The powerful earthquake with a magnitude of 7.5 that has so far killed more than 2,600 people in Turkey and Syria and also affected Cyprus, Jordan, Lebanon, Iraq, Georgia, and Armenia has shaken up a lot of worried people in the region.
While current earthquake monitoring technology can provide early warning for earthquakes on land, those that occur on the seabed are usually detected late – up to tens of seconds after they started and can result in fatalities.
In a new study published in Nature’s Scientific Reports journal under the title “Magnitude estimation and ground motion prediction to harness fiber optic distributed acoustic sensing for earthquake-early warning,” an international team of researchers at the Hebrew University of Jerusalem (HU) showed that existing fiber-optic cables used worldwide for Internet communication on the seabed can detect seabed earthquakes half a minute earlier than current methods.
The team led by Dr. Itzhak Lior from HU’s Institute of Earth Sciences at showed that optical communication fibers – including fibers from commercial communication companies – can provide earthquake early-warning systems (EEW).
How can you predict an earthquake?
Numerous earthquakes occur every year around the world, fortunately with most of them weak in strength and causing no damage – but strong ones may occur and cause mass disasters and many casualties. While current earthquake-monitoring technology can rapidly provide early warning for powerful tremors on land, those that occur on the seabed are usually detected up to tens of seconds after they start. The largest and most damaging earthquakes on Earth occur offshore, and their late detection significantly shortens warning times and our ability to prepare for them.
“Earthquakes that occur under the seabed or in areas without sensors can result in delayed detection by existing technologies, which hinders preparation,” Lior explained. “Recently, an innovative method for monitoring earthquakes using optical fibers, including those deployed worldwide for Internet communication, has been gaining momentum. In this study, we showed that optical fibers can be used instead of the traditional sensors to provide early warning, especially for earthquakes that occur at sea.”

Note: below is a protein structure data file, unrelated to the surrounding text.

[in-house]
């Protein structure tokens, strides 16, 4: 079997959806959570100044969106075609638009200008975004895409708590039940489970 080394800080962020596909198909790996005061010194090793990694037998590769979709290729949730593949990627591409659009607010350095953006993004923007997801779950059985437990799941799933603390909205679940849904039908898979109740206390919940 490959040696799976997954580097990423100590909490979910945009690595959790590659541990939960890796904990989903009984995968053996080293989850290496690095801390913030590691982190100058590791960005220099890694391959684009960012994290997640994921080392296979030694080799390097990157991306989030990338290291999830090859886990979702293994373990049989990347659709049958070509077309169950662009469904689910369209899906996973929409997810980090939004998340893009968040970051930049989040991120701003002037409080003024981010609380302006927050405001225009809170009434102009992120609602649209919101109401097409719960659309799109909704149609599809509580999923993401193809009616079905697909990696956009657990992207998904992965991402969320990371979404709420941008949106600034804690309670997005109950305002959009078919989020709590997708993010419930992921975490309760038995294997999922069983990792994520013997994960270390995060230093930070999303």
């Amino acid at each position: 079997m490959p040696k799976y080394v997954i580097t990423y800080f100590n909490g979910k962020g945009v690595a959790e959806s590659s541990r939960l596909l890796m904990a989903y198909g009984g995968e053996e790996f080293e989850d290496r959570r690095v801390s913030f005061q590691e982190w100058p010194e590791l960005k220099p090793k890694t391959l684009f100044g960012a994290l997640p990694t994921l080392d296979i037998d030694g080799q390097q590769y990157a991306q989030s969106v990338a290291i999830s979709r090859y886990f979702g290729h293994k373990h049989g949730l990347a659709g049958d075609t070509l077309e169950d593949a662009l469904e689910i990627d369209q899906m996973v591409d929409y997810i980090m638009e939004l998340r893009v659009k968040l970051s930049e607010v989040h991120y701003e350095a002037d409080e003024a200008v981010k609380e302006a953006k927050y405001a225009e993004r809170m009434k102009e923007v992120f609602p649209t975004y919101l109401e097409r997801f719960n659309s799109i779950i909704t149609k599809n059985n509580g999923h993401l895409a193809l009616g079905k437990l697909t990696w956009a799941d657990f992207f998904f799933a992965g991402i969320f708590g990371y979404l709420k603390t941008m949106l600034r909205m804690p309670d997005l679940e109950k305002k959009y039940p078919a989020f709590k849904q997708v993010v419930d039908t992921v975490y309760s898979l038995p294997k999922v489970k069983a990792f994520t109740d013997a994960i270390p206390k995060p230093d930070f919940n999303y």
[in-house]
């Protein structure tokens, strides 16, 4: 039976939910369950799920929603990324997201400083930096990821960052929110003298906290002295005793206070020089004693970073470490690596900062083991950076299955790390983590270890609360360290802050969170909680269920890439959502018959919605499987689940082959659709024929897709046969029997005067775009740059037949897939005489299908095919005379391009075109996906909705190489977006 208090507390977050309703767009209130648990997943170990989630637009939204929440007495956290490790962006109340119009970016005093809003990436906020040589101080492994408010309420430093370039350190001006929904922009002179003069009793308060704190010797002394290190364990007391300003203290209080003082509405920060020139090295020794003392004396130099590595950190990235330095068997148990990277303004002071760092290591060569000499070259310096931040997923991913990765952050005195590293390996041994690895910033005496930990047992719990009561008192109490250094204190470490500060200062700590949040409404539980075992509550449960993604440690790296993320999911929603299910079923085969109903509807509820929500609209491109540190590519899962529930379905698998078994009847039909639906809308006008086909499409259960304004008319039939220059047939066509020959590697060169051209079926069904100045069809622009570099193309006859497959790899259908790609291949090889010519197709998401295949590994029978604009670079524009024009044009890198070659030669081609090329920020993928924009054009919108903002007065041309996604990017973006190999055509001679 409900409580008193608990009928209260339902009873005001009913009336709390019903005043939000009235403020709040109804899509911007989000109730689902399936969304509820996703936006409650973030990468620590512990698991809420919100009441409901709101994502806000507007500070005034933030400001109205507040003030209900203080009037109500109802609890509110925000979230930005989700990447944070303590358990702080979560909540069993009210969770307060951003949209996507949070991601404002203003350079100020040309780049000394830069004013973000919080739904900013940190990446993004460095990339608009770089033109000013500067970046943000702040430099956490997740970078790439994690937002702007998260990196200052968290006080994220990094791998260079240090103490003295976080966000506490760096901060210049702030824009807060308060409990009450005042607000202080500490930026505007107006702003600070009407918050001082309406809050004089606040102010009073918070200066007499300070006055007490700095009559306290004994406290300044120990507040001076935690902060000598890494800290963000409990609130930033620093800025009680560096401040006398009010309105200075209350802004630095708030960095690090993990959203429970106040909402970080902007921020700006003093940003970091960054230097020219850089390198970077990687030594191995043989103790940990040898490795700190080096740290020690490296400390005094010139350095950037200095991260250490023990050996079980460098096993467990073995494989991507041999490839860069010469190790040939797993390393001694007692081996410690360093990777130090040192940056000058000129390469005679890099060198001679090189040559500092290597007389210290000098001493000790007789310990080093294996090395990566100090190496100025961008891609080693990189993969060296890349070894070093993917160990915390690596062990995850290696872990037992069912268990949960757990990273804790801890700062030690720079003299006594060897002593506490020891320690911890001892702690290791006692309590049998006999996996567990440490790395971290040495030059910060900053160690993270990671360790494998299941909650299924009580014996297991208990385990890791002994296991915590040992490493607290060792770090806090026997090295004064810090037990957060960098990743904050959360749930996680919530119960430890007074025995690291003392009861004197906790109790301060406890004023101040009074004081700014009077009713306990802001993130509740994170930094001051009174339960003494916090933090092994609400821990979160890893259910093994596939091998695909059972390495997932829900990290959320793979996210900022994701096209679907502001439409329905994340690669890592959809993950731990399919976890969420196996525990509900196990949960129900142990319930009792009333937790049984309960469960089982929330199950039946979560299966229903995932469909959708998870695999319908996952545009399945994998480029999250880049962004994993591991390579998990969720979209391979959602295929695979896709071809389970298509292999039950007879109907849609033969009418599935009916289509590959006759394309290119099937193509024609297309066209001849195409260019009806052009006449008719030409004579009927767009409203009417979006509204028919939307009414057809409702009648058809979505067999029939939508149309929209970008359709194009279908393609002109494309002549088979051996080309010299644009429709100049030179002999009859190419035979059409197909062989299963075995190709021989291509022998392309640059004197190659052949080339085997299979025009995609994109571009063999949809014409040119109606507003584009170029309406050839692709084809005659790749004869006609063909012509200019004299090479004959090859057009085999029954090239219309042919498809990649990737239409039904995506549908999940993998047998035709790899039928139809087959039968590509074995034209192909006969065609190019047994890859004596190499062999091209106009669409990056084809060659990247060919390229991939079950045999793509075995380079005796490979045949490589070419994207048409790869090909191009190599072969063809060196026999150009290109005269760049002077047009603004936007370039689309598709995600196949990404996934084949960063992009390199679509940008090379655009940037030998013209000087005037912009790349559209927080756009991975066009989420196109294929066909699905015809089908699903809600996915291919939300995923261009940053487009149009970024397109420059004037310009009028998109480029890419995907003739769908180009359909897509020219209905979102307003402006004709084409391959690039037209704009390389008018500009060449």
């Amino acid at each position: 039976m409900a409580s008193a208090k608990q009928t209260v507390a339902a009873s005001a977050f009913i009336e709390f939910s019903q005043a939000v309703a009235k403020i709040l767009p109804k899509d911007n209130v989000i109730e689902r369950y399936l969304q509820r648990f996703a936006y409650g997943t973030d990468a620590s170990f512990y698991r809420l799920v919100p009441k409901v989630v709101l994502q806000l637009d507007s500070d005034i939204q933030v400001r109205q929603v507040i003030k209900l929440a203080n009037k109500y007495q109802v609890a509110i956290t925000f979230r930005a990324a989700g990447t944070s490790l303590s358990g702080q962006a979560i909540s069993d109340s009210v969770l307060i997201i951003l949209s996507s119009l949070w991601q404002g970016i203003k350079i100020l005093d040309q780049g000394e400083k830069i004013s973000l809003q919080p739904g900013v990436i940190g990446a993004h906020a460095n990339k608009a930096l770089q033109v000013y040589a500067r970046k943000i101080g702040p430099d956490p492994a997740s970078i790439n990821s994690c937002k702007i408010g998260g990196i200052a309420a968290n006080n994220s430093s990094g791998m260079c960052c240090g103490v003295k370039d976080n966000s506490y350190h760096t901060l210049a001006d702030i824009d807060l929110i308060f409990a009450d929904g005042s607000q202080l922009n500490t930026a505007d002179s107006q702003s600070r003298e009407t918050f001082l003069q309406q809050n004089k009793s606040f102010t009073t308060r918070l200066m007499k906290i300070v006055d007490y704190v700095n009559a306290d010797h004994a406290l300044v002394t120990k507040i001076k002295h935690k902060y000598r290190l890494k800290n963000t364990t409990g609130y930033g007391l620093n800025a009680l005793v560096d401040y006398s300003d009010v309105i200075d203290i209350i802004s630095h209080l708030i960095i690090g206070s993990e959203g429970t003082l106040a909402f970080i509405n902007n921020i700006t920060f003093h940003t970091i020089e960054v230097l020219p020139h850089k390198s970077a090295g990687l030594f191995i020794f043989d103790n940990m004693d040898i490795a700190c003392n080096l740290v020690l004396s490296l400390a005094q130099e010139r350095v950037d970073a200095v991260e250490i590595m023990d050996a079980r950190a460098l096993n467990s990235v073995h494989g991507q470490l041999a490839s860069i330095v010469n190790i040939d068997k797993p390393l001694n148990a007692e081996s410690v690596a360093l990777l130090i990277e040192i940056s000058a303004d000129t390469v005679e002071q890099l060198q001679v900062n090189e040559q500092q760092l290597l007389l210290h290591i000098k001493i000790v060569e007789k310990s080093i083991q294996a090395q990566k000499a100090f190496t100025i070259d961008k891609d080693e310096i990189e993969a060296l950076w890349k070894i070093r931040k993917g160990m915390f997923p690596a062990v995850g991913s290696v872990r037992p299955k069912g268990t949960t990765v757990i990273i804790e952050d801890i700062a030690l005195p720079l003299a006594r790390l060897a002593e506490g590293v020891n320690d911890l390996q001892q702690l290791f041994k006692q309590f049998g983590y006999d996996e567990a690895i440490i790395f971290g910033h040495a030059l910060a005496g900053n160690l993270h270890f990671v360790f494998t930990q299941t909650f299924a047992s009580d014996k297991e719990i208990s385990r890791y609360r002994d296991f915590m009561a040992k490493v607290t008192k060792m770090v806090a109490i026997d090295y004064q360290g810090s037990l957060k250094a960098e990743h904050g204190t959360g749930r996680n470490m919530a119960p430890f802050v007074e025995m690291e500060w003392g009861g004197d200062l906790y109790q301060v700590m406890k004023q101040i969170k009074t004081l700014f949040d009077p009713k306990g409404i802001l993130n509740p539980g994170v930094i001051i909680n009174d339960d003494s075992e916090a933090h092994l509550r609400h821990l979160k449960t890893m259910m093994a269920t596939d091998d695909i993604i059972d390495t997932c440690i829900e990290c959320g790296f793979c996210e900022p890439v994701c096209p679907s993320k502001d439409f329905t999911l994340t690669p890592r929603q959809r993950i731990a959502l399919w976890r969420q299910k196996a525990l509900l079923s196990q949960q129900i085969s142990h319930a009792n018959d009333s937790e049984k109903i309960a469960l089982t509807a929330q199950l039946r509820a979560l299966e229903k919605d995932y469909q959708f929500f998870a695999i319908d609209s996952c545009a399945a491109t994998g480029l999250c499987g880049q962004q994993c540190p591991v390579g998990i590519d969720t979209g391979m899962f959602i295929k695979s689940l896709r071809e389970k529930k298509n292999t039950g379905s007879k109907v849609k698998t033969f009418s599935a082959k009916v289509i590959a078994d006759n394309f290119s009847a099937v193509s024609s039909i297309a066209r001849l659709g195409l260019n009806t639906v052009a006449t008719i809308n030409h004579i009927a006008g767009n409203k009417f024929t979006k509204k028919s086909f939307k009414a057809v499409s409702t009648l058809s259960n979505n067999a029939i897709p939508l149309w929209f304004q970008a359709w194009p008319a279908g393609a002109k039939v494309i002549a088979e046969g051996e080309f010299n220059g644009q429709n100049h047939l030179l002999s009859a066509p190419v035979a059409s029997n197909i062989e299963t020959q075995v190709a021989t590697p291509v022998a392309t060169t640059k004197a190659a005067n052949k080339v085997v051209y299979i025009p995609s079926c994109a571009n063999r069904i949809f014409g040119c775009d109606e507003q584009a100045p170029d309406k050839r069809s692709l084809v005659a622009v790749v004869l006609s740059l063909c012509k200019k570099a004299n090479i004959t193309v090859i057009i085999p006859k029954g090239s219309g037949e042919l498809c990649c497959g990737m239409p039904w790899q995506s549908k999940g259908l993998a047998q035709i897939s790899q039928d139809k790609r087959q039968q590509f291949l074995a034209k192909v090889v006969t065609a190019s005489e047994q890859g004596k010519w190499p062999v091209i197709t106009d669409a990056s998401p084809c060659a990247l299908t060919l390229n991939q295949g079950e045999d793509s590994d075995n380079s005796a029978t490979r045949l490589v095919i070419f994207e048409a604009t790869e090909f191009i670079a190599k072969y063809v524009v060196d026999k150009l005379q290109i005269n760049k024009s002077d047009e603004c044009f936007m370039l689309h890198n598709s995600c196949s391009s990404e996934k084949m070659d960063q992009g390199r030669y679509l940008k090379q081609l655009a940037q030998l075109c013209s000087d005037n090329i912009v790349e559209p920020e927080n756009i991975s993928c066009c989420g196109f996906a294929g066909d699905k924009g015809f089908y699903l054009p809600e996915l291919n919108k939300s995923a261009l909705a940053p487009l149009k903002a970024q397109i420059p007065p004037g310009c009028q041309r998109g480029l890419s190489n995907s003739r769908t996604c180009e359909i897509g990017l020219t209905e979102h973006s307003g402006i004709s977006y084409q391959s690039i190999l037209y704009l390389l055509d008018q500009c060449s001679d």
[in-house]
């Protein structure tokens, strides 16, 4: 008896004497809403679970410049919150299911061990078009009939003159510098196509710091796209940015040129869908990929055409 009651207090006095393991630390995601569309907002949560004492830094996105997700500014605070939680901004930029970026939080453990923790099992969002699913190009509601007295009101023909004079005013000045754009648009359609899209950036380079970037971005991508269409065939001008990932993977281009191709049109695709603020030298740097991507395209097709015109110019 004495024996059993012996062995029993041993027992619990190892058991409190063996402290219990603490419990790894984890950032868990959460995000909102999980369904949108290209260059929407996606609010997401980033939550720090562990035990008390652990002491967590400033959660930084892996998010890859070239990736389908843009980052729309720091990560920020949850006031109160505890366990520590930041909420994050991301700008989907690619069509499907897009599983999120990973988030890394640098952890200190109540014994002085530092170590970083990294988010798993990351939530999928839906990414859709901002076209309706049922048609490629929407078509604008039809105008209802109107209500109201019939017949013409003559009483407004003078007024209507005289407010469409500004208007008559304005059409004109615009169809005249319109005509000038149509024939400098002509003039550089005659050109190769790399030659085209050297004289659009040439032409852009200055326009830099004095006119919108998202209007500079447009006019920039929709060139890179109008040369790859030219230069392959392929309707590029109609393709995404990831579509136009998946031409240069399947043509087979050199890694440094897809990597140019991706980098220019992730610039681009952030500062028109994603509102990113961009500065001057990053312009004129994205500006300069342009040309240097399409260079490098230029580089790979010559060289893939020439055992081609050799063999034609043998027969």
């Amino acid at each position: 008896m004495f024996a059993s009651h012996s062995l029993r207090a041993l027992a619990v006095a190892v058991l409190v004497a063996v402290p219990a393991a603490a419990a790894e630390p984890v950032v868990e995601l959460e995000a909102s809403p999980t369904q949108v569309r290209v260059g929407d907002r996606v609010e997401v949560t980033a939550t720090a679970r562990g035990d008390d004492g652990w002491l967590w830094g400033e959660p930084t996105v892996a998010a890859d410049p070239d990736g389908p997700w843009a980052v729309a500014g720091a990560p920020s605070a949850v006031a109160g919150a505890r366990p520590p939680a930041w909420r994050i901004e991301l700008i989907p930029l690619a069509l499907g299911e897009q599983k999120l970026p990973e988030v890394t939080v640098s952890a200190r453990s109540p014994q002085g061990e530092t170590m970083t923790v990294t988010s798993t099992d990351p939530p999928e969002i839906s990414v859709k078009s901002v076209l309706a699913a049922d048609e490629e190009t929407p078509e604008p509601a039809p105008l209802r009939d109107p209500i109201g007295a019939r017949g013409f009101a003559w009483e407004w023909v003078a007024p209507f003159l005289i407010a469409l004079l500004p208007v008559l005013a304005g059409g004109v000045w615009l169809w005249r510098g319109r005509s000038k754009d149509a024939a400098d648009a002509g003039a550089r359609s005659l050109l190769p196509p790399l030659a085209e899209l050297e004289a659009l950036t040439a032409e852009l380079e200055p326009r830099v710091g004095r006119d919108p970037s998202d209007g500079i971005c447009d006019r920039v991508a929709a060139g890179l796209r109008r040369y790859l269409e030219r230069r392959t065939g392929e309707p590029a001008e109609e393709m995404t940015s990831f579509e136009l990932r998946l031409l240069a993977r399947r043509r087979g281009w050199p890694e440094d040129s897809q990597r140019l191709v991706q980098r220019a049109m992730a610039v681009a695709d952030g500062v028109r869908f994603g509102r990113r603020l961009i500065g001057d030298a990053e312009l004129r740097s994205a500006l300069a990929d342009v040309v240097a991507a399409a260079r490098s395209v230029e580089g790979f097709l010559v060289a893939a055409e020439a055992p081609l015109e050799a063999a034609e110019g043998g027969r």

“Earthquakes that occur under the seabed or in areas without sensors can result in delayed detection by existing technologies, which hinders preparation. Recently, an innovative method for monitoring earthquakes using optical fibers, including those deployed worldwide for Internet communication, has been gaining momentum. In this study, we showed that optical fibers can be used instead of the traditional sensors to provide early warning, especially for earthquakes that occur at sea.”Itzhak Lior
Current solutions, such as densifying on-land seismic networks and installing cabled ocean bottom sensor networks, are implemented in Japan and Canada. However, high costs preclude their worldwide implementation. An alternative is to convert existing fiber optic cables into dense seismic networks via the novel technology of distributed acoustic sensing.
Analyzing earthquakes recorded by several optical fibers deployed on the seabed off the coasts of Greece, France and Chile, Lior and his colleagues determined the intensity of the earthquakes and their damage potential before they were felt on land. Using this technology, earthquakes on the seabed could be alerted for up to half a minute earlier than standard methods – critical seconds that can save human lives.
These findings prove that using existing fiber infrastructure can simplify and speed up the establishment and operation of earthquake warning systems, as well as improve warning times,” he continued.
“Optic fibers, including those from commercial telecommunications companies for speedy Internet, can determine the intensity of earthquakes and their damage potential very quickly, adding critical seconds of warning for destructive earthquakes. Using communication fibers from commercial companies is a very significant advantage for areas that are at risk of earthquakes such as Chile, Japan, the west coast of North America, and also Israel.”